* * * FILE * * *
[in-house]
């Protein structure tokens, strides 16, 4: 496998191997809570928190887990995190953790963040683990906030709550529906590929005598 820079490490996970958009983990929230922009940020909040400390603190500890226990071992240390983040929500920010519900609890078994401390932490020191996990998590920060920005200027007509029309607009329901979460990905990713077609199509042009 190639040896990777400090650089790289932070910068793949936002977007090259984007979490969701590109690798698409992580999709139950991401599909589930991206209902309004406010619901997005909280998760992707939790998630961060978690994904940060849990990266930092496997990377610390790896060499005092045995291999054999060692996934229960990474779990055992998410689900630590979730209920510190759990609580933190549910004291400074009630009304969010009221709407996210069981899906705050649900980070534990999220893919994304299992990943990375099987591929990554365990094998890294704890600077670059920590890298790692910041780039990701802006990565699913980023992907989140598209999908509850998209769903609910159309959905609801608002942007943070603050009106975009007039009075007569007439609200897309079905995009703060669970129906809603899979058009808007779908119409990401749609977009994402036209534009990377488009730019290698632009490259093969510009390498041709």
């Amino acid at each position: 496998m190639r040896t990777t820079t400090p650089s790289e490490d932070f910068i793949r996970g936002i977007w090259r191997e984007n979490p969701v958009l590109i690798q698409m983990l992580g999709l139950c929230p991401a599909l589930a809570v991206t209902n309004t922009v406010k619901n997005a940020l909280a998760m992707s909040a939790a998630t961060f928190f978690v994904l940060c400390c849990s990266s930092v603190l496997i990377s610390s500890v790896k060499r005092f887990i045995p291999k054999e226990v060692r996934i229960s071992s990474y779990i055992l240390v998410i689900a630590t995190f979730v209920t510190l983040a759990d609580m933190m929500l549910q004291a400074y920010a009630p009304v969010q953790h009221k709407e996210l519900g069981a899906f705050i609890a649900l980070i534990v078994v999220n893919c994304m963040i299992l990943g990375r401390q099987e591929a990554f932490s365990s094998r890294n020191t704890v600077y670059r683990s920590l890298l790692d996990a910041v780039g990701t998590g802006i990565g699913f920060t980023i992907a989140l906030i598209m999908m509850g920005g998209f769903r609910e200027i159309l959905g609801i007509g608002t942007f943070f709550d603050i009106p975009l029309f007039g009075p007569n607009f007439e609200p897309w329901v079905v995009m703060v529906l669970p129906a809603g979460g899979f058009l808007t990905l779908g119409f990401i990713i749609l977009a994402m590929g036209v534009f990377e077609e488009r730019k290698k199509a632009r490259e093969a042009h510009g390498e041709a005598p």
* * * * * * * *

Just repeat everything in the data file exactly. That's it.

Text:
[in-house]
């Protein structure tokens, strides 16, 4: 496998191997809570928190887990995190953790963040683990906030709550529906590929005598 820079490490996970958009983990929230922009940020909040400390603190500890226990071992240390983040929500920010519900609890078994401390932490020191996990998590920060920005200027007509029309607009329901979460990905990713077609199509042009 190639040896990777400090650089790289932070910068793949936002977007090259984007979490969701590109690798698409992580999709139950991401599909589930991206209902309004406010619901997005909280998760992707939790998630961060978690994904940060849990990266930092496997990377610390790896060499005092045995291999054999060692996934229960990474779990055992998410689900630590979730209920510190759990609580933190549910004291400074009630009304969010009221709407996210069981899906705050649900980070534990999220893919994304299992990943990375099987591929990554365990094998890294704890600077670059920590890298790692910041780039990701802006990565699913980023992907989140598209999908509850998209769903609910159309959905609801608002942007943070603050009106975009007039009075007569007439609200897309079905995009703060669970129906809603899979058009808007779908119409990401749609977009994402036209534009990377488009730019290698632009490259093969510009390498041709």
């Amino acid at each position: 496998m190639r040896t990777t820079t400090p650089s790289e490490d932070f910068i793949r996970g936002i977007w090259r191997e984007n979490p969701v958009l590109i690798q698409m983990l992580g999709l139950c929230p991401a599909l589930a809570v991206t209902n309004t922009v406010k619901n997005a940020l909280a998760m992707s909040a939790a998630t961060f928190f978690v994904l940060c400390c849990s990266s930092v603190l496997i990377s610390s500890v790896k060499r005092f887990i045995p291999k054999e226990v060692r996934i229960s071992s990474y779990i055992l240390v998410i689900a630590t995190f979730v209920t510190l983040a759990d609580m933190m929500l549910q004291a400074y920010a009630p009304v969010q953790h009221k709407e996210l519900g069981a899906f705050i609890a649900l980070i534990v078994v999220n893919c994304m963040i299992l990943g990375r401390q099987e591929a990554f932490s365990s094998r890294n020191t704890v600077y670059r683990s920590l890298l790692d996990a910041v780039g990701t998590g802006i990565g699913f920060t980023i992907a989140l906030i598209m999908m509850g920005g998209f769903r609910e200027i159309l959905g609801i007509g608002t942007f943070f709550d603050i009106p975009l029309f007039g009075p007569n607009f007439e609200p897309w329901v079905v995009m703060v529906l669970p129906a809603g979460g899979f058009l808007t990905l779908g119409f990401i990713i749609l977009a994402m590929g036209v534009f990377e077609e488009r730019k290698k199509a632009r490259e093969a042009h510009g390498e041709a005598p």